Do you have apps on your smartphone? We suspect that most of them are probably fun ones. Perhaps you like to nerd it up with Words with Friends or take over kingdoms in Clash of Clans. Or you like sending the picture of the moment on Instagram. The top of your app-favorite list probably isn’t…a study app. But, as you know, we are always trying to help you improve and get better for these tests so today we wanted to review the official mobile applications for both SAT and ACT, as well as throw out a couple free apps to help you study when you’re not in class with us, doing homework for us, or studying on your own. We aren’t trying to take up all your time with test prep – just use some of the unused current bandwidth you possess.
SAT Question of the Day App
Unfortunately, dear readers, this is only available on for iOS devices. However, the price is right: free. Question of the Day is a gambit that has been around for a while. You get an authentic SAT question – you try and answer it, and you are given detailed explanations as to why an answer may be correct or incorrect. This is a snapshot of the close-in work we do with our students, and it’s an excellent way to prepare. We don’t believe in “question answering” in which you just answer a bunch of questions and get told solely whether they are correct or wrong. You have to know why you got a problem wrong. Your teacher needs to identify your patterns of weakness so you can address them together.
This app includes the question as well as the most recent 7 questions. They aren’t exactly giving away the farm but it’s not bad, either. It’s simple, clean, and well done. Now if only the SAT was like that!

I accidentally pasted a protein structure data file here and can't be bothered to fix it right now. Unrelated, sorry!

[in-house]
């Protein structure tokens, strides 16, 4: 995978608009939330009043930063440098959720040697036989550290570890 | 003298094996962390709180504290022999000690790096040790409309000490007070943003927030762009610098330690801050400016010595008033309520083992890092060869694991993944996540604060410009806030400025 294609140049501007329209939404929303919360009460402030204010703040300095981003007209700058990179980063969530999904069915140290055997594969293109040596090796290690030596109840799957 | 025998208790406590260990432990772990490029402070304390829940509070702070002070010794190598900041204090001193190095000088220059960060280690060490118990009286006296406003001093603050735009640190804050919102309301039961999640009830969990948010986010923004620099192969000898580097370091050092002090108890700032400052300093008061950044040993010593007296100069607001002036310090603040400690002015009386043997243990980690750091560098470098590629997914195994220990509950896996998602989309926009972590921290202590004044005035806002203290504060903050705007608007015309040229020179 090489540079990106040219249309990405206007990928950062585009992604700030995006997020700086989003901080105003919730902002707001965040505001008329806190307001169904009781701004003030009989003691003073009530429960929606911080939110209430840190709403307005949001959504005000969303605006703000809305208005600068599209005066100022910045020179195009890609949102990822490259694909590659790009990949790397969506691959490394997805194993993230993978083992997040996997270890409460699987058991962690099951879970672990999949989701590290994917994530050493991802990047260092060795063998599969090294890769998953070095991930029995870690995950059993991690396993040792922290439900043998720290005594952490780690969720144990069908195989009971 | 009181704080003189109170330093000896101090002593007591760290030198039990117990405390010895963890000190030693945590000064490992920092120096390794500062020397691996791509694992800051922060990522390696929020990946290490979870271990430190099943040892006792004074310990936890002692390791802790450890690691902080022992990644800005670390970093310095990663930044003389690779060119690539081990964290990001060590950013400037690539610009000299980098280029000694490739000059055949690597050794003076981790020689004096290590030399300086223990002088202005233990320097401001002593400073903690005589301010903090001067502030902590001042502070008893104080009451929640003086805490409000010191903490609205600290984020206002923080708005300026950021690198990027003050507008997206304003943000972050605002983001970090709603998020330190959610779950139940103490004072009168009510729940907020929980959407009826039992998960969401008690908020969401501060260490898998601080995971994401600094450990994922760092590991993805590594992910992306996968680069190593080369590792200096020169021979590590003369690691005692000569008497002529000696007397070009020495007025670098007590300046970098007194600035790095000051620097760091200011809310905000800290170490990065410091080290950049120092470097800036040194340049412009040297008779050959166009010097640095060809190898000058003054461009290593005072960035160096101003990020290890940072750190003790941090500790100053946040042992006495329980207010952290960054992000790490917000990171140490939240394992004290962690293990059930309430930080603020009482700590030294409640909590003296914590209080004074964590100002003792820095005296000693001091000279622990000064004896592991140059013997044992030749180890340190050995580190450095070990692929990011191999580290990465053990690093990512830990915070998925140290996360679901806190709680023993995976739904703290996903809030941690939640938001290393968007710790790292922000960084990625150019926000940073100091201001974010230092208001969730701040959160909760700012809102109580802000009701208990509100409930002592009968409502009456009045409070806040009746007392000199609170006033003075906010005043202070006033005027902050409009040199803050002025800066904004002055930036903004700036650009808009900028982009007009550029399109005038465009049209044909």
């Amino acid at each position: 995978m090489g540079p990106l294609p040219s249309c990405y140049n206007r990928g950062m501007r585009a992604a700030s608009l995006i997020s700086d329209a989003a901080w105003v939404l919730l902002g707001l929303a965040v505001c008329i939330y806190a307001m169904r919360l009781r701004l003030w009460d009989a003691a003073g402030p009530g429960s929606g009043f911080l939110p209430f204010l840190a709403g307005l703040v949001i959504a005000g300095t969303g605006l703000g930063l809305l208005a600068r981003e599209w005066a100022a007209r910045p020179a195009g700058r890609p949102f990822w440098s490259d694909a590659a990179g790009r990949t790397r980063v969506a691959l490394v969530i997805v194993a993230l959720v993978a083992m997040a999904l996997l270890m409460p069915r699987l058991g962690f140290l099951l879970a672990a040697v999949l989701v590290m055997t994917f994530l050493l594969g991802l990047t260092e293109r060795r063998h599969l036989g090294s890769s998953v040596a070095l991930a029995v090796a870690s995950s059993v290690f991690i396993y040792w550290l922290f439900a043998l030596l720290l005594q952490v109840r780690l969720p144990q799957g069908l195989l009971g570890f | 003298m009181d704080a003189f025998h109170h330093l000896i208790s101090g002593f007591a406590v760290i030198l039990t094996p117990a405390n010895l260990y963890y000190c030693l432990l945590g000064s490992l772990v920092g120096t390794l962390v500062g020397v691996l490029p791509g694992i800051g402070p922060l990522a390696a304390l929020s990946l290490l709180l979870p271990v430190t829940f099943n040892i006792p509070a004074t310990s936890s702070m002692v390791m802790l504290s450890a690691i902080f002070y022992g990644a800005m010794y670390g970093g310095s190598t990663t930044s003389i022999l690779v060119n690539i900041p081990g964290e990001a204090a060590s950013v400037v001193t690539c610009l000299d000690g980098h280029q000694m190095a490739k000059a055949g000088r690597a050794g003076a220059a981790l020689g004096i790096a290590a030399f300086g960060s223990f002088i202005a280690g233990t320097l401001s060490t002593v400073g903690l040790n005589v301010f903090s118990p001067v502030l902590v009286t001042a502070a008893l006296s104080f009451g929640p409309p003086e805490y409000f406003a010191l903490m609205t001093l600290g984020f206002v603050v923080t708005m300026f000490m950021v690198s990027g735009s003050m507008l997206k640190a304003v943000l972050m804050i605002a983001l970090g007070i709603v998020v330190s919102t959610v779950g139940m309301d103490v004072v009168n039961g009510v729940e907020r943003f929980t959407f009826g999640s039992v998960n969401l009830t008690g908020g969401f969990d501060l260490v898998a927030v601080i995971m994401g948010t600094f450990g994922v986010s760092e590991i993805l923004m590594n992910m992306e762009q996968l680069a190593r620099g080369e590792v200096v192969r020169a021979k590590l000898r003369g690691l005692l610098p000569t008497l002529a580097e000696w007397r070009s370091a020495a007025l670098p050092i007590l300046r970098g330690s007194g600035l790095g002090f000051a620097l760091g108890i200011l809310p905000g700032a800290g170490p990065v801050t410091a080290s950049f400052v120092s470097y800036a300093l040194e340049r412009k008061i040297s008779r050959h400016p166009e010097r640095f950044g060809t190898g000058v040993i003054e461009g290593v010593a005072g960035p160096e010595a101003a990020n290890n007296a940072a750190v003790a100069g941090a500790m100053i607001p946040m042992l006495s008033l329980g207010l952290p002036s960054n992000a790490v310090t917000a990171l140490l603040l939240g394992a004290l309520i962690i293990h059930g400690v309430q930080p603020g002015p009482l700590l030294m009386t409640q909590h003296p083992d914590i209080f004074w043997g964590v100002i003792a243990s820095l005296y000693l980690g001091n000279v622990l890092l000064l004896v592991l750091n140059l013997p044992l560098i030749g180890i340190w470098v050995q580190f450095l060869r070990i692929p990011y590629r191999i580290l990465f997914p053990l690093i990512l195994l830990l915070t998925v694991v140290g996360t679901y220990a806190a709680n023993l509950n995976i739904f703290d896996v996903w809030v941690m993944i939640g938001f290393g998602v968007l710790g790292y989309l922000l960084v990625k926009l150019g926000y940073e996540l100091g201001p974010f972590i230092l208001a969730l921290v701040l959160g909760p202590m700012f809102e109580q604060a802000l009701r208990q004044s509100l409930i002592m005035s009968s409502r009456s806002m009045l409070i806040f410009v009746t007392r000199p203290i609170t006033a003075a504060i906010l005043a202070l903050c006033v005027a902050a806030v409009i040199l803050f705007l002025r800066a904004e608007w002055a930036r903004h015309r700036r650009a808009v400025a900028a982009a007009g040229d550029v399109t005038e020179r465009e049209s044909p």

ACT Student App
ACT, which prides itself on being the “big tent” test, definitely has more questions for you, but like College Board, only services iOS (I have a sneaking suspicion given how much money these organizations spend on research that they found out their target demographic overwhelmingly uses iOS devices).
The ACT’s app is generous in that it also allows you online access to your account, where you can see previous test scores. It also gives you access to a bank of questions. Now – I didn’t find out exactly how many. In prepping to write this article I tried 20 questions in each category – English, Math, Reading, and Science – and I didn’t get any repeats. I guess the point is – you’ll have more than 7! And remember these questions should be supplements to the work you are already doing. Have a few minutes in between class and are in “school/nerd” mode – do a question. It won’t hurt, I promise!
For as long as I’ve been doing test prep (this is my 10th year) I’ve warned students about the dangers of traditional flash cards: word on the front, definition on the back. I know that many of us have used traditional flash cards to much success. But it’s short-term success. It’s a study method that places these items into our short-term memory, and then those memories fade with lack of use. I propose a stickier method: write a definitional sentence on the back of the card. For example, if you use the word, “holistic,” write a sentence like, “The teacher promised to grade the tests in a holistic manner, taking not just style and grammar, but content, into account.” Now, the sentence doesn’t need to be as nerdy as that – it just needs to convey its idea. For example, “gregarious” means lively and outgoing. What if you have an “Uncle Greg” who is gregarious? That sentence would be a perfect fit for you as a memory device. Be creative – the more you invest in creating the right type of sentence, the more likely you are to remember the word!
That being said – if you have a tried and true study method that works for you, that’s great! I continue to speak about these apps as supplements to what you are already doing, so if you are creating flashcards in the method that I recommend, you can use some apps to acquire new words which you can then jot down and create your own flashcards for.
One of them is, unsurprisingly called, SAT Flashcards. Nothing flash-y about this app (couldn’t help myself!) but it’s quite effective. You can go through the whole deck, starring ones you don’t know well. When you’re ready to step up your game SAT Up has more flashcards as well as a “synonyms game” with over 1000 words. Of course, another wonderful option is Get Smarter Prep’s Twitter (@getsmarterprep) which Tweets a Vocabulary Word of the Day, as well as additional study tips and information!
Stephen Heiner is a former Tutor at Get Smarter Prep.